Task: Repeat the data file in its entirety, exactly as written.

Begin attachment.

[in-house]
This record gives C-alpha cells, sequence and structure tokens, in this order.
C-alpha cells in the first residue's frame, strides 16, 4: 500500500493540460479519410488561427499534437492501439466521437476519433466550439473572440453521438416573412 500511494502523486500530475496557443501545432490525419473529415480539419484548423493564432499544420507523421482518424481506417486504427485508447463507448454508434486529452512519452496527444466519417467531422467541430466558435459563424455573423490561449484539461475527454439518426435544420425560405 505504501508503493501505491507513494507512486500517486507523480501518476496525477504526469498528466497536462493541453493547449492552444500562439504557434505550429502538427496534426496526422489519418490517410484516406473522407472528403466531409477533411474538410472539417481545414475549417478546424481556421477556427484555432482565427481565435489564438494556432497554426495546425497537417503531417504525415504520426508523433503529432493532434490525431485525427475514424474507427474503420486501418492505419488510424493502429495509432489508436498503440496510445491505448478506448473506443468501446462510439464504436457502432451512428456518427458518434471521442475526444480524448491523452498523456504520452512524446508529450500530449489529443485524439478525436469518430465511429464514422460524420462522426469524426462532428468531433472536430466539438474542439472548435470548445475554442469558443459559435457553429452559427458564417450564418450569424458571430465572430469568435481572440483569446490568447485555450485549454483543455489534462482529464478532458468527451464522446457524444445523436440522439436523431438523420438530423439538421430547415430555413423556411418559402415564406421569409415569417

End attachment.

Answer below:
[in-house]
This record gives C-alpha cells, sequence and structure tokens, in this order.
C-alpha cells in the first residue's frame, strides 16, 4: 500500500493540460479519410488561427499534437492501439466521437476519433466550439473572440453521438416573412 500511494502523486500530475496557443501545432490525419473529415480539419484548423493564432499544420507523421482518424481506417486504427485508447463507448454508434486529452512519452496527444466519417467531422467541430466558435459563424455573423490561449484539461475527454439518426435544420425560405 505504501508503493501505491507513494507512486500517486507523480501518476496525477504526469498528466497536462493541453493547449492552444500562439504557434505550429502538427496534426496526422489519418490517410484516406473522407472528403466531409477533411474538410472539417481545414475549417478546424481556421477556427484555432482565427481565435489564438494556432497554426495546425497537417503531417504525415504520426508523433503529432493532434490525431485525427475514424474507427474503420486501418492505419488510424493502429495509432489508436498503440496510445491505448478506448473506443468501446462510439464504436457502432451512428456518427458518434471521442475526444480524448491523452498523456504520452512524446508529450500530449489529443485524439478525436469518430465511429464514422460524420462522426469524426462532428468531433472536430466539438474542439472548435470548445475554442469558443459559435457553429452559427458564417450564418450569424458571430465572430469568435481572440483569446490568447485555450485549454483543455489534462482529464478532458468527451464522446457524444445523436440522439436523431438523420438530423439538421430547415430555413423556411418559402415564406421569409415569417